Players like Texas A&M’s Mike Evans, LSU’s Odell Beckham, Oregon State’s Brandin Cooks and USC’s Marqise Lee are also considered potential first-round picks. Some might even turn out to be as good or better than Watkins.

But if Watkins is indeed the clear-cut best receiver in a strong class, why risk it? Considering how hard the organization has made it look to replace Holt and Bruce, wouldn’t simply drafting Watkins narrow the margin for error in evaluation or player development?

Maybe the Rams would love to trade down and still snag Watkins with a couple of more picks in their pocket. But again, if he really is that type of player, why not just make sure he’s a Ram?

“I don’t think you can ever say no because if that player can help you then pick him,” Snead said. “And competition is not a bad thing either, and having as many weapons as possible is not a bad thing either.”

Especially if that weapon is the one that’s been missing from your arsenal the longest.

Revisiting Rams' Mount Rushmore

February, 17, 2014
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EARTH CITY, Mo. -- In light of LeBron James' discussion of the NBA's version of Mount Rushmore last week, I took a shot at compiling a Rams version. I included players from all eras and found it a difficult exercise given the many great players and coaches through the franchise's history.

When all was said and done, I settled on a foursome of defensive end Deacon Jones, defensive tackle Merlin Olsen, running back Marshall Faulk and quarterback Kurt Warner. I gave a detailed explanation of each choice here but when boiling it down I looked at it from the perspective of telling the story of the franchise with four faces.

To me, that means having the defining eras of Rams football represented. The Fearsome Foursome and the Greatest Show on Turf are the most famous eras of the franchise. That isn't to take away from the guys who didn't play in those eras but I'm not sure the best story of the Rams can be told without those. Hence, both of those eras are equally represented on my Mount Rushmore.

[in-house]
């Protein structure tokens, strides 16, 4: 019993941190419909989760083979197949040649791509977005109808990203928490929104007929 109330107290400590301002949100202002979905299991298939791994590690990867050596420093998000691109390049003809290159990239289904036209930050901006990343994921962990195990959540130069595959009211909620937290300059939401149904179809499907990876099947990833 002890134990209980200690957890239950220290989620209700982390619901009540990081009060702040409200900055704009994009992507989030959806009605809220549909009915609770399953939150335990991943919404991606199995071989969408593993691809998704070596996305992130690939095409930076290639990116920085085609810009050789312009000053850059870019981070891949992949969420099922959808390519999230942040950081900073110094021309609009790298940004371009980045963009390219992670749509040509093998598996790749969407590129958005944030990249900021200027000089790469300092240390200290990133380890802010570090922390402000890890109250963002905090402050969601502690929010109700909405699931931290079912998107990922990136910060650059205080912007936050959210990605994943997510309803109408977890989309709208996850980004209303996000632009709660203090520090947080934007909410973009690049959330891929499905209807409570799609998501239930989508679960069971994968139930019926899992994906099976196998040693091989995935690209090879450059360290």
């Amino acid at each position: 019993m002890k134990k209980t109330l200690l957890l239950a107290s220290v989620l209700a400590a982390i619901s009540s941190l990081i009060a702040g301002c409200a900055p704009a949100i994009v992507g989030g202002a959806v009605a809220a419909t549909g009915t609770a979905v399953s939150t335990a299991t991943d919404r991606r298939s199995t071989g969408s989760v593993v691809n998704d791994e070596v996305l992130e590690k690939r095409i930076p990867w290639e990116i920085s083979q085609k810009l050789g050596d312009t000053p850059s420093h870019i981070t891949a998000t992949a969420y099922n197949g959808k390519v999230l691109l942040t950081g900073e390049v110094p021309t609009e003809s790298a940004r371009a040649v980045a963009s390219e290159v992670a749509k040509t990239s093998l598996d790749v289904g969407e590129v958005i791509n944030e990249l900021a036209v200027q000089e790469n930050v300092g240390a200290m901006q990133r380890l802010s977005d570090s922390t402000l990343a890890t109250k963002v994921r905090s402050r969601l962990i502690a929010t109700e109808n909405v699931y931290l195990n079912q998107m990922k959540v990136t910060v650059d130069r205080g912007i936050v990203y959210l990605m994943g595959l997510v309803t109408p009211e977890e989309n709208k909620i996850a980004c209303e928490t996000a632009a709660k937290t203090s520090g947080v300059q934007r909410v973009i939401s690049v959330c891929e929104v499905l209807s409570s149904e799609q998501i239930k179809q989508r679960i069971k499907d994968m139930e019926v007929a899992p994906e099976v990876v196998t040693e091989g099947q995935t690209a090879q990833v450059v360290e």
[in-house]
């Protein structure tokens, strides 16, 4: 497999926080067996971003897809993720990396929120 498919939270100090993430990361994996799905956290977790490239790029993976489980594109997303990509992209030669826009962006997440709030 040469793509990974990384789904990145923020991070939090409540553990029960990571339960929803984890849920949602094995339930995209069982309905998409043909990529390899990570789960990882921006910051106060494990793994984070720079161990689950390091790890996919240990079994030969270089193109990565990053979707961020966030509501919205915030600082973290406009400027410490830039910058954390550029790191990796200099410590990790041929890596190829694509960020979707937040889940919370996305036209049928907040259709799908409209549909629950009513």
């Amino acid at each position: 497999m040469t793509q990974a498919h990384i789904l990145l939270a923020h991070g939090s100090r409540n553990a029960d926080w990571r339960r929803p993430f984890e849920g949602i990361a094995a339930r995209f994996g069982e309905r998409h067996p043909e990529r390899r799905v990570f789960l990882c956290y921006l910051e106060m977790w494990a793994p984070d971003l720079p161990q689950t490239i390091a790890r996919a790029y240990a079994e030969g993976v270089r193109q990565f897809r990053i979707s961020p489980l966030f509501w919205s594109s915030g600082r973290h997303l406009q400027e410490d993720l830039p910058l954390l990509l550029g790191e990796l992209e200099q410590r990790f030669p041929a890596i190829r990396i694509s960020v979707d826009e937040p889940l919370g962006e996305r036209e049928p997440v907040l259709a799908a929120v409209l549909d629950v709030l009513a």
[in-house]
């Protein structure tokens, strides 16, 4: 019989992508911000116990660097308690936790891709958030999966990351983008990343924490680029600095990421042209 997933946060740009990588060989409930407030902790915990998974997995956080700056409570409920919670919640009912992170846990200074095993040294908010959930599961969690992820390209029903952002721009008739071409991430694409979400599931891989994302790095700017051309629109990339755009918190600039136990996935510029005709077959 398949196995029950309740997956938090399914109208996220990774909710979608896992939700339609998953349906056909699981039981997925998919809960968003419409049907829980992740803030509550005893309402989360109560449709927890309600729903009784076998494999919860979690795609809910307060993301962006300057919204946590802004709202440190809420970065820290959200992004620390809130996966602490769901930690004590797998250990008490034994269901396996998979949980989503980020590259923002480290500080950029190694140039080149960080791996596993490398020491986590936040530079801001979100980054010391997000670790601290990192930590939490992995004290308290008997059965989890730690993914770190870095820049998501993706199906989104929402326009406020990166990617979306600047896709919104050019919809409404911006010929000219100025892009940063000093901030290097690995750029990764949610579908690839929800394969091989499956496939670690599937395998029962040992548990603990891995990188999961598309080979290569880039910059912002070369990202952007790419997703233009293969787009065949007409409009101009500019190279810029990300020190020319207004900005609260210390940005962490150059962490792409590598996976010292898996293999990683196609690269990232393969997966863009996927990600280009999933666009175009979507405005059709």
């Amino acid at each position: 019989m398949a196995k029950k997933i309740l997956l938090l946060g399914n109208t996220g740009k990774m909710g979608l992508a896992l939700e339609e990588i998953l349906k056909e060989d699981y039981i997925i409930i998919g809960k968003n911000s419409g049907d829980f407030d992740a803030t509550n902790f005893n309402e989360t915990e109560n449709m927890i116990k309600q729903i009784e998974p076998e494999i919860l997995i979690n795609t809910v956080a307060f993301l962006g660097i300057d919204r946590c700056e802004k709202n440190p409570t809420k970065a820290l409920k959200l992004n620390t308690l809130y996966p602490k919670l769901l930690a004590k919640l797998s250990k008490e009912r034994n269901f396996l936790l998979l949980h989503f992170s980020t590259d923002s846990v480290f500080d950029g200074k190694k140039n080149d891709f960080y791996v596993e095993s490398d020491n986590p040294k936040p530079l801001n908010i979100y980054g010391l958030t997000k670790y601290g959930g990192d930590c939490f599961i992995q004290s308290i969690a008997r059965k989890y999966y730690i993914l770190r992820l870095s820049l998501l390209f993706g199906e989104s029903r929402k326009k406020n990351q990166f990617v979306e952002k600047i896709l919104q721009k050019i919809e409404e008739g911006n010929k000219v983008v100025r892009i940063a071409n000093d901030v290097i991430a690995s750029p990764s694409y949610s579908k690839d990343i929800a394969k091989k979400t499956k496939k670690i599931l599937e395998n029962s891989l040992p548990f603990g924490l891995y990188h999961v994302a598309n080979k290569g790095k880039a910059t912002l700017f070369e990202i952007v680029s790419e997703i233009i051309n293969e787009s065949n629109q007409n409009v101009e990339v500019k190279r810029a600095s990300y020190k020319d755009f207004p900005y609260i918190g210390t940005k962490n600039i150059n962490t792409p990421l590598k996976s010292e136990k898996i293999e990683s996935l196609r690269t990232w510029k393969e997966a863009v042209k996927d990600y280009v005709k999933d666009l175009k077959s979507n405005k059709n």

But because this isn't something that comes with a definitive right answer, I wanted to open it up to my Twitter followers to see what they thought. In all, 38 people responded and the results were a little bit different than my quartet.

Here's the final tally from the kind respondents on Twitter:

Deacon Jones - 26
Isaac Bruce - 21
Jack Youngblood - 20
Marshall Faulk - 19
Kurt Warner - 17
Eric Dickerson - 16
Merlin Olsen - 12
Orlando Pace - 6
Elroy Hirsch - 4
Jackie Slater - 4
Norm Van Brocklin - 3
Dick Vermeil - 1
Torry Holt - 1
Henry Ellard - 1
Mike Jones - 1

Using those results of this relatively small sample size, the fans choice for a Mount Rushmore of Rams would be Jones, Bruce, Youngblood and Faulk.

I can't say I was surprised by the choice of Bruce and Youngblood, both of whom were right there with Dickerson as my toughest omissions. I was, however, a bit surprised to see Olsen trailing behind as much as he was. I suppose Jones gets the lion's share of the publicity for his work with the Fearsome Foursome but Olsen's accomplishments are matched by few players in the league, let alone in franchise history.

Really, you can't go wrong with any of the names above and all of those mentioned have rightfully earned a place in the memory of Rams and football fans everywhere.
Torry HoltAP Photo/Chuck BurtonAfter years of feeling unwelcome by their old franchise, former Rams greats such as Torry Holt are making their way back to Rams Park at the invitation of St. Louis coach Jeff Fisher.
EARTH CITY, Mo. -- Standing between two fields at Rams Park watching practice on Monday afternoon was a group that might as well have been a part of a reunion for Super Bowl XXXIV.